Though historians already hypothesized that Hippocrates's patients on Kea had roundworm, the Ascaris finding comes as a particular surprise. Previous research based solely on Hippocrates’s writing rather than physical evidence suggested that what he called Ascaris was probably a pinworm, and another worm he mentioned, Helmins plateia, was probably a tapeworm. But the current research didn’t turn up any evidence of either of those two worms. Instead of pinworm eggs, the researchers found whipworm, another worm that’s similarly small and round. (Pinworms may very well have existed in ancient Greece, the researchers caution, since evidence of their fragile eggs could easily have been lost to time.) The soil analysis has already changed what we know about the intestinal woes of the ancient Greeks of Kea.

More importantly, this study provides the earliest evidence of ancient Greece’s parasitic worm population, proving yet again that ancient poop is one of the world’s most important scientific resources.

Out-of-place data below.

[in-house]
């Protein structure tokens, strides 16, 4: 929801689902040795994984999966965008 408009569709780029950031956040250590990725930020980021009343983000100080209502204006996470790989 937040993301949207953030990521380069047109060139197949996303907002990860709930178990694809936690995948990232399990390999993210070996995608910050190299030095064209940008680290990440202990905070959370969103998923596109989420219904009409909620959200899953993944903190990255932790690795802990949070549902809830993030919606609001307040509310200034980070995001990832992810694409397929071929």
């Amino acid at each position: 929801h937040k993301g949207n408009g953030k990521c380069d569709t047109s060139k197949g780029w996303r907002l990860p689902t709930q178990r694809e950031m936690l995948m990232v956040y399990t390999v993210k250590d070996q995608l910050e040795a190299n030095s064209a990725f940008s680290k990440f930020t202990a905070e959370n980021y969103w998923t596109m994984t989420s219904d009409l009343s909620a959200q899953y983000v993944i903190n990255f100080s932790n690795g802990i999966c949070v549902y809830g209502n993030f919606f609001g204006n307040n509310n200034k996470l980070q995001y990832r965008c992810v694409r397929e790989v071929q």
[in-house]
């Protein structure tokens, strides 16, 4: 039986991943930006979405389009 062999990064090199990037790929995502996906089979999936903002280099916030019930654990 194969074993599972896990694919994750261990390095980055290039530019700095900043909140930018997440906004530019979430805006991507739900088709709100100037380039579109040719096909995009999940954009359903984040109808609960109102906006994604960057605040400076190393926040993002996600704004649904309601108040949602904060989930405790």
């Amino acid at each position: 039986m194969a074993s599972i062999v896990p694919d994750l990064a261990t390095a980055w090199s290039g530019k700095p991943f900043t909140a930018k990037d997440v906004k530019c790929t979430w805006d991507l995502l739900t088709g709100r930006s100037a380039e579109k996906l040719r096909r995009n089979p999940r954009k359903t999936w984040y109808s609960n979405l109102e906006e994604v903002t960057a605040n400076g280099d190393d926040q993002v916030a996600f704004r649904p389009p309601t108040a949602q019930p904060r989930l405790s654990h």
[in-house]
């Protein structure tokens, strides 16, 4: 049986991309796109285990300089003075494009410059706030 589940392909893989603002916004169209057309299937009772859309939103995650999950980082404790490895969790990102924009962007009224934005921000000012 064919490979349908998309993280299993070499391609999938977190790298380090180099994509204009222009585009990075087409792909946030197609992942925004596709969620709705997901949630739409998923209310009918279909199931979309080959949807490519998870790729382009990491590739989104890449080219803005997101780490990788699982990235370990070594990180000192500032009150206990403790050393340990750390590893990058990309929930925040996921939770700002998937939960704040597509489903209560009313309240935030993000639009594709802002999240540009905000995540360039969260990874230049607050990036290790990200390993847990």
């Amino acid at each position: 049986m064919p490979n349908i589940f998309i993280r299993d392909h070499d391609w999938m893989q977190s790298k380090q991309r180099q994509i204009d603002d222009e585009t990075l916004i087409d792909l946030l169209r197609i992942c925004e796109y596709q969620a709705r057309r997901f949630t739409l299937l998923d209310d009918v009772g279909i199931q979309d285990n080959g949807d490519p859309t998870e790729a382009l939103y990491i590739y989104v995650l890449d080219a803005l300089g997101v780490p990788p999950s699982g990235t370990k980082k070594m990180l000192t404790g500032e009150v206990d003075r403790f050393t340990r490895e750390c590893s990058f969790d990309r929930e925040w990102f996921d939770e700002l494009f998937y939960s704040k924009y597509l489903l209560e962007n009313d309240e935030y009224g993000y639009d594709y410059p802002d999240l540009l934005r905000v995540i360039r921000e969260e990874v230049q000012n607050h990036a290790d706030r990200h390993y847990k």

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Arctic Temperatures are Rising So Fast, They're Confusing the Hell Out of Computers
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iStock

This past year was a brutal one for northern Alaska, which saw temperatures that soared above what was normal month after month. But you wouldn't know that by looking at the numbers from the weather station at Utqiaġvik, Alaska. That's because the recent heat was so unusual for the area that computers marked the data as incorrect and failed to report it for the entirety of 2017, leaving a hole in the records of the Climate Monitoring group at the National Centers for Environmental Information (NCEI), according to the Huffington Post.